Sri Lanka, taken as a whole, isn”t exactly on the bleeding edge of IT security. In fact, if you follow the news, you’ll realize we get hacked a lot more often than we should, and almost all of those hacks are because of poor site security. It’s not as if the NSA or Lulsec lookalikes personally came down and pointed the cannons – more often it’s a very simple, very stupid breach of basic security.
Surprisingly, looking back over the past year, we’ve had a number of very fancy security conferences. Why aren’t these helping?
1. Castles In The Air
The world’s best cybersecurity conferences have on thing in common: valuable content. They’re generally large events, and usually feature everything from people hacking pacemakers to prove a point to the FBI talking on who hacked Sony. People discuss developments, safe practices, new hacker collectives and generally actual cybersecurity.
We, on the other hand, have light gatherings, usually at an expensive hotel to draw more people. Speakers take turns giving one of three short speeches – either on the Cloud, the whole bring-your-own-device-phenomenon, or general mishmash of best practices for keeping employees safe. At which point some person from a tight circle of large companies steps in to tell the audience how THEY are doing cybersecurity, and ends up giving a long-winded speech that turns out to be a business pitch for a new product.
These speeches are highly general and generally contain less hard facts than the average Wikipedia article, and they all have the same fault: it’s a meaningless repetition of the same information. There are few real-world examples given. None offer such simple advice as “Talk to your IT admin, ask them to upgrade your website’s CMS” or “Make sure your password isn’t admin123” or “Don’t give your office WiFi password to your son.” Rather, they talk in unreachable abstractions about the Cloud and the trademarked defence systems that Microsoft or Google have in place.
Practicality, please. How long does it take for an intruder to get into your secretary’s Windows XP computer that uses her son’s name as the password?
2. The People At the Bottom
In a country where most of the highest executives haven’t really had a brush with cybersecurity, raising awareness is a fine thing. However, at the end of the day, it’s the people on the bottom rung – the IT admins and the ethical hackers – that are on the firing line, so they should be invited there, and conferences should ideally be structured around helping them do their job better.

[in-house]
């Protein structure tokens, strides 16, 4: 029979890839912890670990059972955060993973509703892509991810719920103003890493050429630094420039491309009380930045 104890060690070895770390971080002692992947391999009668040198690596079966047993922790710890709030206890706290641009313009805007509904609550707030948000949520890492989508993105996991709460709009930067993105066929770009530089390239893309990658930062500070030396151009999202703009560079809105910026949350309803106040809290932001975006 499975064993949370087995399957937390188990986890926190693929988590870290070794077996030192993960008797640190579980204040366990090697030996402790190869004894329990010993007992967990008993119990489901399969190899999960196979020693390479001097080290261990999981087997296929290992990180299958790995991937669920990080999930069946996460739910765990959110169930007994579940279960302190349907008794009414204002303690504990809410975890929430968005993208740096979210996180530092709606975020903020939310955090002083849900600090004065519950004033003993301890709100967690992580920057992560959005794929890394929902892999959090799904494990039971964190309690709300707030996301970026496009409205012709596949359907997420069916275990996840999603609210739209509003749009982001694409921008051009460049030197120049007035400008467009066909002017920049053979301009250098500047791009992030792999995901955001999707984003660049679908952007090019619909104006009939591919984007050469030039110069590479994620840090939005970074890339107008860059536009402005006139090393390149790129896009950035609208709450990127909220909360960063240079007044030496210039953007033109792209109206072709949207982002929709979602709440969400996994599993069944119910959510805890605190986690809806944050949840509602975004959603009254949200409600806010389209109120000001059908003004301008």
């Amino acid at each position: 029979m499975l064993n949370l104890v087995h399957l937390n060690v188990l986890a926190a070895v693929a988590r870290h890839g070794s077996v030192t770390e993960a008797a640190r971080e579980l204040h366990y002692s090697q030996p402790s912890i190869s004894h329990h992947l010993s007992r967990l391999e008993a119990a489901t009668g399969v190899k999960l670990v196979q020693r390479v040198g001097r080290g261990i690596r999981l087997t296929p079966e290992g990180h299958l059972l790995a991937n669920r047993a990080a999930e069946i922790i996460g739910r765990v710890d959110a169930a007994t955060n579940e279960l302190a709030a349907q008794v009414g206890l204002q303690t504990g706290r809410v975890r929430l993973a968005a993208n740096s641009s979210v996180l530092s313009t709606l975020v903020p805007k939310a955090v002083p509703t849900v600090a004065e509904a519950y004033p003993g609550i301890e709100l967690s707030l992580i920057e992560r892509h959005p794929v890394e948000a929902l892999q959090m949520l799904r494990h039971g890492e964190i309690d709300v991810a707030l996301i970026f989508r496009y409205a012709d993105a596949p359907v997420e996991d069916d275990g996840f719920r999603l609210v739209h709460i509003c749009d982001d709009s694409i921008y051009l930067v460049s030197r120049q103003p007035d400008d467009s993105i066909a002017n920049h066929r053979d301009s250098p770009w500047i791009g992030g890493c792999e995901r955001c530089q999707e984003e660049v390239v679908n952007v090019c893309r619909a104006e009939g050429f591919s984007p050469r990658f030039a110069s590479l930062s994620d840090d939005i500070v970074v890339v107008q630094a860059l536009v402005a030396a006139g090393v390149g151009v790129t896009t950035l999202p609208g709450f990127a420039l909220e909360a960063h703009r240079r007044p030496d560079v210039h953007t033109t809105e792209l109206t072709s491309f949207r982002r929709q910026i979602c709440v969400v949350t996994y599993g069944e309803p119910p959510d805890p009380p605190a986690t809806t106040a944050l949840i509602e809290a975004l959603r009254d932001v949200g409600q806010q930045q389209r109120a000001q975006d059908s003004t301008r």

3. A Reluctance To Talk
When PRISM was hot news, it went so far an wide that eventually even the most clueless executives caught wind of it. Yet, at a local IT conference held not long after PRISM, I found no-one willing to talk about PRISM – certainly not the panel of experts up on the stage. No discussions. Not even a light chat about what was perhaps the biggest cybersecurity revelation of the past five years. iCloud? Nobody talked about how even the best cloud service is useless if you don’t have good password management in place. Obviously, nobody’s going to profit from a cybersecurity conference where everybody avoids the actual cybersecurity.
In hindsight, perhaps the best Sri Lankan cybersecurity conference I’ve ever been to was at the BMICH.
In the middle of a giant exhibition, full of landed Navy boats and people standing in line to touch a helicopter, there was a small shack with a couple of computers in it. One gentleman from CERT was showing a crowd of perhaps 20 people how a brute-force password attack worked, and how often you didn’t need to brute-force because people used words from the dictionary as their password – child’s play for a computer program. Those fifteen minutes were more useful than days spent hearing about how <Insert company name here> <insert cloud service here> gives you < better security / free chocolate / manna from heaven>.
Someone please find that man and put him in charge of everything.